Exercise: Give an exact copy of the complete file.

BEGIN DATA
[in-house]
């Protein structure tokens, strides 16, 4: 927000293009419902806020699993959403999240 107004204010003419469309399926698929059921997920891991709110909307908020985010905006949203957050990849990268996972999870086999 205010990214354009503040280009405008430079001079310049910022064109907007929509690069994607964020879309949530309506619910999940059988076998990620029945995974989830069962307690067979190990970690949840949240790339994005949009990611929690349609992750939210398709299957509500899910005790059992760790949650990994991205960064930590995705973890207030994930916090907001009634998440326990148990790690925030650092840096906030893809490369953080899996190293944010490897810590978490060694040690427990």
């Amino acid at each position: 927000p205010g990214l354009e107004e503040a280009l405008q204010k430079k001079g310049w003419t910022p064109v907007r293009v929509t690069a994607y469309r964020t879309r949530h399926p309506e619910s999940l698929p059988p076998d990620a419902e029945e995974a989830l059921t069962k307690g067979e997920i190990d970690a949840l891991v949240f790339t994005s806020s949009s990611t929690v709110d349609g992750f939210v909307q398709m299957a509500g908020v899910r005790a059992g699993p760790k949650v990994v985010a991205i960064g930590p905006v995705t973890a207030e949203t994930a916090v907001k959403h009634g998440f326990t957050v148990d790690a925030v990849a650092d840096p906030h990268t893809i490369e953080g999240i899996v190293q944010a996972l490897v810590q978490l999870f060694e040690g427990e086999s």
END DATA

[in-house]
């Protein structure tokens, strides 16, 4: 927000293009419902806020699993959403999240 107004204010003419469309399926698929059921997920891991709110909307908020985010905006949203957050990849990268996972999870086999 205010990214354009503040280009405008430079001079310049910022064109907007929509690069994607964020879309949530309506619910999940059988076998990620029945995974989830069962307690067979190990970690949840949240790339994005949009990611929690349609992750939210398709299957509500899910005790059992760790949650990994991205960064930590995705973890207030994930916090907001009634998440326990148990790690925030650092840096906030893809490369953080899996190293944010490897810590978490060694040690427990």
């Amino acid at each position: 927000p205010g990214l354009e107004e503040a280009l405008q204010k430079k001079g310049w003419t910022p064109v907007r293009v929509t690069a994607y469309r964020t879309r949530h399926p309506e619910s999940l698929p059988p076998d990620a419902e029945e995974a989830l059921t069962k307690g067979e997920i190990d970690a949840l891991v949240f790339t994005s806020s949009s990611t929690v709110d349609g992750f939210v909307q398709m299957a509500g908020v899910r005790a059992g699993p760790k949650v990994v985010a991205i960064g930590p905006v995705t973890a207030e949203t994930a916090v907001k959403h009634g998440f326990t957050v148990d790690a925030v990849a650092d840096p906030h990268t893809i490369e953080g999240i899996v190293q944010a996972l490897v810590q978490l999870f060694e040690g427990e086999s």